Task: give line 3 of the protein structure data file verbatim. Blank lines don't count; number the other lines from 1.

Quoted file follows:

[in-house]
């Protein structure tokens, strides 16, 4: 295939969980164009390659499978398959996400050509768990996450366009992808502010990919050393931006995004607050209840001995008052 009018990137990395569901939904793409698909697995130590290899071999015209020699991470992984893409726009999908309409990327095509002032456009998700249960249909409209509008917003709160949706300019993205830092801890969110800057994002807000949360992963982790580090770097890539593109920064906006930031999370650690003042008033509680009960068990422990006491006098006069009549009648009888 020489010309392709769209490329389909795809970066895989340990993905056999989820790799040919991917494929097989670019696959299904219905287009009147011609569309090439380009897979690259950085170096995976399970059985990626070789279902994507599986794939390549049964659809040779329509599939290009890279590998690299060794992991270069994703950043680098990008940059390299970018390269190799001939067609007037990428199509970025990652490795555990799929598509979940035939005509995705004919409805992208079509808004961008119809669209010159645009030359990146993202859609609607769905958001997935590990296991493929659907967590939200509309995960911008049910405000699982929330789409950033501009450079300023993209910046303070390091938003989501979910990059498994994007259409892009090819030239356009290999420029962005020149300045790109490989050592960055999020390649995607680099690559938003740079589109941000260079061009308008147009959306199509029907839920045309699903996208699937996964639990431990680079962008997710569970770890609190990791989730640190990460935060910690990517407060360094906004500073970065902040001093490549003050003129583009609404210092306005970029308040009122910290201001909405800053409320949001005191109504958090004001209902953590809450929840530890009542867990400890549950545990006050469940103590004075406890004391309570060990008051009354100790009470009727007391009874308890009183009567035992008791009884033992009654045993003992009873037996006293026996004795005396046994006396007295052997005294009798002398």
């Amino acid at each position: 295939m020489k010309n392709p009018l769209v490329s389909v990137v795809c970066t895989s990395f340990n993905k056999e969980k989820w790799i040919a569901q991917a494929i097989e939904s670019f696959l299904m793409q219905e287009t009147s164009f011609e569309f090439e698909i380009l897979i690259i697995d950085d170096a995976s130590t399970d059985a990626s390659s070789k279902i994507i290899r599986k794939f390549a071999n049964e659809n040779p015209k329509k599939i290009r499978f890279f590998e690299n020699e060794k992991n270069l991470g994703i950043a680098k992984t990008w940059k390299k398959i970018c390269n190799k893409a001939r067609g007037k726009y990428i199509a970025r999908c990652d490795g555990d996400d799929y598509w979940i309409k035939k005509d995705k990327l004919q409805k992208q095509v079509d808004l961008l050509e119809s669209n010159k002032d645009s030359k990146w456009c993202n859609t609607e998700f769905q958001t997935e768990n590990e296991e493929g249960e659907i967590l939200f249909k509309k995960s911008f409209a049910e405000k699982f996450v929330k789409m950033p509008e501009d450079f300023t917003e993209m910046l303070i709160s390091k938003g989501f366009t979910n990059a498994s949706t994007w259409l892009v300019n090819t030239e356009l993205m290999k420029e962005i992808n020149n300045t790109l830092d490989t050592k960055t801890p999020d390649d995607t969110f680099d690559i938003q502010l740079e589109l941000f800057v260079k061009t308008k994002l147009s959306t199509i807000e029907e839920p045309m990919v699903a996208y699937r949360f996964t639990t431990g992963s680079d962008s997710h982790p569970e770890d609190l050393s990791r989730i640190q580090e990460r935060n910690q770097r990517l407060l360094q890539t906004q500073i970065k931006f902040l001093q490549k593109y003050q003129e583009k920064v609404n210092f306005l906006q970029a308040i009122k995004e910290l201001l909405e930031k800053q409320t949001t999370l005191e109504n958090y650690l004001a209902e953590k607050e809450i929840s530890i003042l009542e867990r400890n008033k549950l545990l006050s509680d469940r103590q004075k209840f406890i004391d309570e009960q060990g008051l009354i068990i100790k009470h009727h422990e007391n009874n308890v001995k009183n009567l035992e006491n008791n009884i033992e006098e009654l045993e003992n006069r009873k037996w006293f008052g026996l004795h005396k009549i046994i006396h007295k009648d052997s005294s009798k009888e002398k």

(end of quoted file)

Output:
């Amino acid at each position: 295939m020489k010309n392709p009018l769209v490329s389909v990137v795809c970066t895989s990395f340990n993905k056999e969980k989820w790799i040919a569901q991917a494929i097989e939904s670019f696959l299904m793409q219905e287009t009147s164009f011609e569309f090439e698909i380009l897979i690259i697995d950085d170096a995976s130590t399970d059985a990626s390659s070789k279902i994507i290899r599986k794939f390549a071999n049964e659809n040779p015209k329509k599939i290009r499978f890279f590998e690299n020699e060794k992991n270069l991470g994703i950043a680098k992984t990008w940059k390299k398959i970018c390269n190799k893409a001939r067609g007037k726009y990428i199509a970025r999908c990652d490795g555990d996400d799929y598509w979940i309409k035939k005509d995705k990327l004919q409805k992208q095509v079509d808004l961008l050509e119809s669209n010159k002032d645009s030359k990146w456009c993202n859609t609607e998700f769905q958001t997935e768990n590990e296991e493929g249960e659907i967590l939200f249909k509309k995960s911008f409209a049910e405000k699982f996450v929330k789409m950033p509008e501009d450079f300023t917003e993209m910046l303070i709160s390091k938003g989501f366009t979910n990059a498994s949706t994007w259409l892009v300019n090819t030239e356009l993205m290999k420029e962005i992808n020149n300045t790109l830092d490989t050592k960055t801890p999020d390649d995607t969110f680099d690559i938003q502010l740079e589109l941000f800057v260079k061009t308008k994002l147009s959306t199509i807000e029907e839920p045309m990919v699903a996208y699937r949360f996964t639990t431990g992963s680079d962008s997710h982790p569970e770890d609190l050393s990791r989730i640190q580090e990460r935060n910690q770097r990517l407060l360094q890539t906004q500073i970065k931006f902040l001093q490549k593109y003050q003129e583009k920064v609404n210092f306005l906006q970029a308040i009122k995004e910290l201001l909405e930031k800053q409320t949001t999370l005191e109504n958090y650690l004001a209902e953590k607050e809450i929840s530890i003042l009542e867990r400890n008033k549950l545990l006050s509680d469940r103590q004075k209840f406890i004391d309570e009960q060990g008051l009354i068990i100790k009470h009727h422990e007391n009874n308890v001995k009183n009567l035992e006491n008791n009884i033992e006098e009654l045993e003992n006069r009873k037996w006293f008052g026996l004795h005396k009549i046994i006396h007295k009648d052997s005294s009798k009888e002398k």